Pressurized fuel flows from the pump chamber 120 through a passageway 172 to the outlet check valve assembly 170. The outlet check valve assembly 170 includes a valve disc 174, a spring 176 and a seat 178. The spring 176 provides a force to seat the valve disc 174 against the seat 178. Fuel flows through the outlet check valve assembly 170 when the force on the pump chamber side of the disc produced by the rise in pressure within the pump chamber is greater than the force placed on the outlet side of the valve disc 174 by the spring 176 and any residual pressure within the nozzle.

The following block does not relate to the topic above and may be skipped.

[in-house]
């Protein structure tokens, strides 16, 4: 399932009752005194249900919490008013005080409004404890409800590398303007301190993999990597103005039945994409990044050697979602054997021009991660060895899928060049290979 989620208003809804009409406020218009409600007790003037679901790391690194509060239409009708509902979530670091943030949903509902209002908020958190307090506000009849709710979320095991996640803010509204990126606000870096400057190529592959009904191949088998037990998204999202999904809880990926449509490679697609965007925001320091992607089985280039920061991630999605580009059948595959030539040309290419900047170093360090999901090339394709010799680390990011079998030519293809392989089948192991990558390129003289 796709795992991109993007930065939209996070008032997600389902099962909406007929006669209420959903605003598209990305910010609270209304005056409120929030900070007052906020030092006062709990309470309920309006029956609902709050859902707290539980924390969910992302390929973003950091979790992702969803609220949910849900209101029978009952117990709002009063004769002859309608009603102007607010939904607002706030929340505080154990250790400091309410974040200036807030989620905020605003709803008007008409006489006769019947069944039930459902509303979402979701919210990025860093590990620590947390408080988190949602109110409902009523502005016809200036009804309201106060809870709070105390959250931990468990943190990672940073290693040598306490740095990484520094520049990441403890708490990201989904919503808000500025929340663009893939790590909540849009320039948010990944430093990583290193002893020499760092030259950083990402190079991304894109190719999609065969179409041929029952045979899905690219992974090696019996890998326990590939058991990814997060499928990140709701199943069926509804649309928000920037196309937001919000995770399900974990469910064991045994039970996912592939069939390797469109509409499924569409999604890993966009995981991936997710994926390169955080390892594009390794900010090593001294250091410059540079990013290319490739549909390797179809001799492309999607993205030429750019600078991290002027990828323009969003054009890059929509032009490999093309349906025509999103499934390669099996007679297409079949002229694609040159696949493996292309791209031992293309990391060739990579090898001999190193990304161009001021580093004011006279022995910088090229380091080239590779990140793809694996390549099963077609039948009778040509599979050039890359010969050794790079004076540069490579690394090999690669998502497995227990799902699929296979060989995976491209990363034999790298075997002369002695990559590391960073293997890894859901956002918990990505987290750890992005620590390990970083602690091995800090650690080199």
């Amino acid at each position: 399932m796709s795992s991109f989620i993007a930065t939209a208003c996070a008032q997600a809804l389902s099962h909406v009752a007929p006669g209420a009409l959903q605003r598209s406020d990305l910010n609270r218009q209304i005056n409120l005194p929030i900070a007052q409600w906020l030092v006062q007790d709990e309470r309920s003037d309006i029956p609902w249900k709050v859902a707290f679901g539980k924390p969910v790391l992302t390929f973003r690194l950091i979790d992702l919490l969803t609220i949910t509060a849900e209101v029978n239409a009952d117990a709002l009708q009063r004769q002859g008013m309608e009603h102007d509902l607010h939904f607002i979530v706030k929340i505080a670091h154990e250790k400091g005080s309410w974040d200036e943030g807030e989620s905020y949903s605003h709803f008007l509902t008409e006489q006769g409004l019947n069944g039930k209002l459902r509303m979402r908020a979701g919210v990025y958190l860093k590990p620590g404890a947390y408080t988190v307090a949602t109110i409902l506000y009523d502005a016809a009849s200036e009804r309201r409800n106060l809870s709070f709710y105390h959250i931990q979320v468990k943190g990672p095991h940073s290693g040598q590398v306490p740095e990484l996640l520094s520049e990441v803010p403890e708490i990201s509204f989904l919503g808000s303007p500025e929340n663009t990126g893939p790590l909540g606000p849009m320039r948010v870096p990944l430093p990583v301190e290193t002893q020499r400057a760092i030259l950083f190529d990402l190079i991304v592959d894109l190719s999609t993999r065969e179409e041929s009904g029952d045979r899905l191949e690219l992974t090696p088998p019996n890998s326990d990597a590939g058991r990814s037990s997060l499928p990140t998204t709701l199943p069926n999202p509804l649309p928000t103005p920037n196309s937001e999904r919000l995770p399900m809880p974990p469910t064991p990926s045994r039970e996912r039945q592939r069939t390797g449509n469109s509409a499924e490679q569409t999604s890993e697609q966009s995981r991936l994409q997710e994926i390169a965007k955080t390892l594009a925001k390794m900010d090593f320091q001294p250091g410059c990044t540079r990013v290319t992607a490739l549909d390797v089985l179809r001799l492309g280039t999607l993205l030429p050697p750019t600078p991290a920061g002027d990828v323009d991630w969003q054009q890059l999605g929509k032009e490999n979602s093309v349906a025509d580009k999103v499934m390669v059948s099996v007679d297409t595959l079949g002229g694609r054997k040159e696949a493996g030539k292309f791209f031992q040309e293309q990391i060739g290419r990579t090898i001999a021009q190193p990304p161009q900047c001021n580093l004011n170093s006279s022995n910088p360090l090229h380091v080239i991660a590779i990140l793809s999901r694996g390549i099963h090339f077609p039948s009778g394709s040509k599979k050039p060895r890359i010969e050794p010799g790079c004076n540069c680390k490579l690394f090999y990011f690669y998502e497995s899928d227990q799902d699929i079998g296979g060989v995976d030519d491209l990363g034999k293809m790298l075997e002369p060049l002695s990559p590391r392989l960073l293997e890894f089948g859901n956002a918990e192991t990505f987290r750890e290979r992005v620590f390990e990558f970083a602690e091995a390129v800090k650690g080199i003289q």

Once the pressure in the pump chamber 120 has risen sufficiently to open the outlet check valve assembly 170, fuel will flow from the pump chamber 120 to the nozzle 106. The nozzle 106 is comprised of a nozzle housing 180, a passage 182, a poppet 184, a retainer 186, and a spring 188. The poppet 184 is disposed within the passage 182. The retainer 186 is attached to the poppet 184, and spring 188 applies an upward force on the retainer 186 that acts to hold the poppet 184 seated against the nozzle housing 180. A volume of fuel is retained within the nozzle 106 when the poppet 184 is seated. The pressurized fuel flowing into the nozzle 106 from the outlet check valve assembly 170 pressurizes this retained volume of fuel. The increase in fuel pressure applies a force that unseats the poppet 184. Fuel flows through the opening created between the nozzle housing 180 and the poppet 184 when the poppet 184 is unseated. The inverted cone shape of the poppet 184 atomizes the fuel flowing from the nozzle in the form of a spray. The pumpnozzle assembly 100 is preferably threaded to allow the pump-nozzle assembly to be screwed into a cylinder head 190. Thus, the fuel spray from the nozzle 106 may be injected directly into a cylinder.